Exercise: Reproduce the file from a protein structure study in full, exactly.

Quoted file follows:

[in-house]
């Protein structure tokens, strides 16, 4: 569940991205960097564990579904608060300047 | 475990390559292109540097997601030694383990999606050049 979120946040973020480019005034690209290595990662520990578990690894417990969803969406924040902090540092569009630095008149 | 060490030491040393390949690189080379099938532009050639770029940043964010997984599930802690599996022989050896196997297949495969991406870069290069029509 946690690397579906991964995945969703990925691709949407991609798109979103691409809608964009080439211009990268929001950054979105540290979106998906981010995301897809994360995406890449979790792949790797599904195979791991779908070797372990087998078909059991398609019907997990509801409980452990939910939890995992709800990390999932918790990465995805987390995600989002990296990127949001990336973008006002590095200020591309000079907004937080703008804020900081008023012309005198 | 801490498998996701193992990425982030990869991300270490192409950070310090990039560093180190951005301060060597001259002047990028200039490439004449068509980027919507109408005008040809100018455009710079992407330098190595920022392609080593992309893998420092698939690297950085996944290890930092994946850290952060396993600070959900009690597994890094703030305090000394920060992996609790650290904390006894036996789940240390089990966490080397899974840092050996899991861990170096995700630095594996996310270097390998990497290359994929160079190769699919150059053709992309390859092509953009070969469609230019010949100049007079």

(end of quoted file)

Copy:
[in-house]
């Protein structure tokens, strides 16, 4: 569940991205960097564990579904608060300047 | 475990390559292109540097997601030694383990999606050049 979120946040973020480019005034690209290595990662520990578990690894417990969803969406924040902090540092569009630095008149 | 060490030491040393390949690189080379099938532009050639770029940043964010997984599930802690599996022989050896196997297949495969991406870069290069029509 946690690397579906991964995945969703990925691709949407991609798109979103691409809608964009080439211009990268929001950054979105540290979106998906981010995301897809994360995406890449979790792949790797599904195979791991779908070797372990087998078909059991398609019907997990509801409980452990939910939890995992709800990390999932918790990465995805987390995600989002990296990127949001990336973008006002590095200020591309000079907004937080703008804020900081008023012309005198 | 801490498998996701193992990425982030990869991300270490192409950070310090990039560093180190951005301060060597001259002047990028200039490439004449068509980027919507109408005008040809100018455009710079992407330098190595920022392609080593992309893998420092698939690297950085996944290890930092994946850290952060396993600070959900009690597994890094703030305090000394920060992996609790650290904390006894036996789940240390089990966490080397899974840092050996899991861990170096995700630095594996996310270097390998990497290359994929160079190769699919150059053709992309390859092509953009070969469609230019010949100049007079």